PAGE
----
Our View: Ups and Downs - Peaceful vigils; downtown art

Jul. 19, 2013 @ 02:09 AM

THUMBS UP to Travis and Parris London of Waterboy Entertainment in High Point for the peaceful candlelight vigil they organized on Washington Street Tuesday in reaction to the George Zimmerman trial verdict. A factor in the brothers deciding to organize a peaceful vigil here was they wanted to counter other demonstrations around the nation that have produced violence, property damage and arrests. No matter what one’s feelings about the Zimmerman trial verdict are, certainly, this peaceful response is a positive reflection on the High Point community.

THUMBS DOWN, of course, to people in other areas across the nation who instead of holding peaceful protests, vigils or demonstrations in reaction to the verdict resorted to violence or destruction of property or caused other kinds of disruptions. Simply put, such illegal actions are not legitimate ways to express feelings about the verdict in the Zimmerman case, or any other issue.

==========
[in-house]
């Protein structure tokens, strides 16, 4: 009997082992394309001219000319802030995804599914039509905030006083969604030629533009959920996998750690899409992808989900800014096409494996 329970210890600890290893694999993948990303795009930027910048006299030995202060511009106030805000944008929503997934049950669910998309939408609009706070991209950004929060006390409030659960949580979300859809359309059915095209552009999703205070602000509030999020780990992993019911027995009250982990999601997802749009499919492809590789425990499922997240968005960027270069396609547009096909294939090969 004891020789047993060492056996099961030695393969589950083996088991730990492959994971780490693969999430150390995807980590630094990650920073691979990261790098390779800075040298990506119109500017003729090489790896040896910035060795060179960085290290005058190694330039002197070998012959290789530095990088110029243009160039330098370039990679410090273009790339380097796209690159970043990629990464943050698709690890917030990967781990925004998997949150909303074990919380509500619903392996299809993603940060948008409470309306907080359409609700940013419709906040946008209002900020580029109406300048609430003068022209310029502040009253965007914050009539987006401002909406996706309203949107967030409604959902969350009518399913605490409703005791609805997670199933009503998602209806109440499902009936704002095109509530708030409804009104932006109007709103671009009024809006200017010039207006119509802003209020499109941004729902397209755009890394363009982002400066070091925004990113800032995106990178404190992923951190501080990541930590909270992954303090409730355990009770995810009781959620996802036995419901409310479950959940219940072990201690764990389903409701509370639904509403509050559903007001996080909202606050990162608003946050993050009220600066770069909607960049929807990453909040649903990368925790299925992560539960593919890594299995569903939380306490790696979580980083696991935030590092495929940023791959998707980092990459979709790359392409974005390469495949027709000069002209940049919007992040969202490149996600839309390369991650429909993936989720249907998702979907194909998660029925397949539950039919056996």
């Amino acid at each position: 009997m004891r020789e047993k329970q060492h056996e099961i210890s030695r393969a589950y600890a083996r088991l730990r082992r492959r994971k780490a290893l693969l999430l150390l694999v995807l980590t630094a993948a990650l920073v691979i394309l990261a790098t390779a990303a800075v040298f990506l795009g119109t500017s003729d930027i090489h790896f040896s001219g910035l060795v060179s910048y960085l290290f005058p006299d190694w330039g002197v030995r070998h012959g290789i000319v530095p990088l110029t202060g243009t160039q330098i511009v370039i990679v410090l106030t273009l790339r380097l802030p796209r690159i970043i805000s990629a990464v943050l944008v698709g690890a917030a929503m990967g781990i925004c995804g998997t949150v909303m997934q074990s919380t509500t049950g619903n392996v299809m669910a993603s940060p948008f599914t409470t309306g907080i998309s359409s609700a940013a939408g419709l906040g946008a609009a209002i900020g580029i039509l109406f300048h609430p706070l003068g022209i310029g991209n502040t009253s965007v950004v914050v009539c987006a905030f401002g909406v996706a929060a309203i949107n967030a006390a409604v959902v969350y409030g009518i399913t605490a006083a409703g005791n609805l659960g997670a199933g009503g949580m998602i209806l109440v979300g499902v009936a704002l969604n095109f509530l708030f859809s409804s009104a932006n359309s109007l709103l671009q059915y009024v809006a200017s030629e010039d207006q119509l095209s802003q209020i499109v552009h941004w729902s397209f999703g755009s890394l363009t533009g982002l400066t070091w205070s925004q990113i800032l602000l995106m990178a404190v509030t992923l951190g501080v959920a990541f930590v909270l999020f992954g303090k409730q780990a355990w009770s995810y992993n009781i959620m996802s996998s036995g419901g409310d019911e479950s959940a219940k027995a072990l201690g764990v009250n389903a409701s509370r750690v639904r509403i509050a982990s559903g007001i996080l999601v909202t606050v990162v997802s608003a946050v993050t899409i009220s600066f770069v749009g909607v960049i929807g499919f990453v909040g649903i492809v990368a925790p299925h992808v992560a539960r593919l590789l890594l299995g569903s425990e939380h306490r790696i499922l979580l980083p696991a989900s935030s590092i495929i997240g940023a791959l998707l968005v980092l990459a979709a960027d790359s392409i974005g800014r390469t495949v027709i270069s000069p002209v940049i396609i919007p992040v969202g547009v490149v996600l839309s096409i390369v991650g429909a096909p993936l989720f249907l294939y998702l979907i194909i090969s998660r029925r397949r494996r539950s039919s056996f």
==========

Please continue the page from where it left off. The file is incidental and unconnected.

THUMBS UP to Brian Davis, owner of Brianstudio, and William Thorpe, owner of French Interiors at 205 Hayden Place. Davis, a local artist, has turned a plain, white wall of the building Thorpe owns into a colorful, eye-catching piece of art. The wall now has a greenish, blueish, reddish tree frog attached to it. The frog seems ready to leap onto a passing motorist on Hayden Place. Perhaps this type of decorative, creative art, inspired by revitalization and redevelopment efforts under way in the downtown market district and other areas of the city, will leap onto other privately owned downtown buildings. This is the way a revitalization effort can really take root — private individuals come up with an idea and carry it through.

THUMBS UP to the group of preservation-minded folks meeting every month or so at the High Point Museum to help develop plans for the future of the Rich Fork Preserve in High Point off Parris Avenue. Located on the old Hedgecock Farm property bought by Guilford County with bond money authorized by voters for such purchases, the preserve will feature nature/hiking trails and has opportunities for numerous similar activities.  It essentially will become a 115-acre island of nature preserved in the urban northwest section of High Point.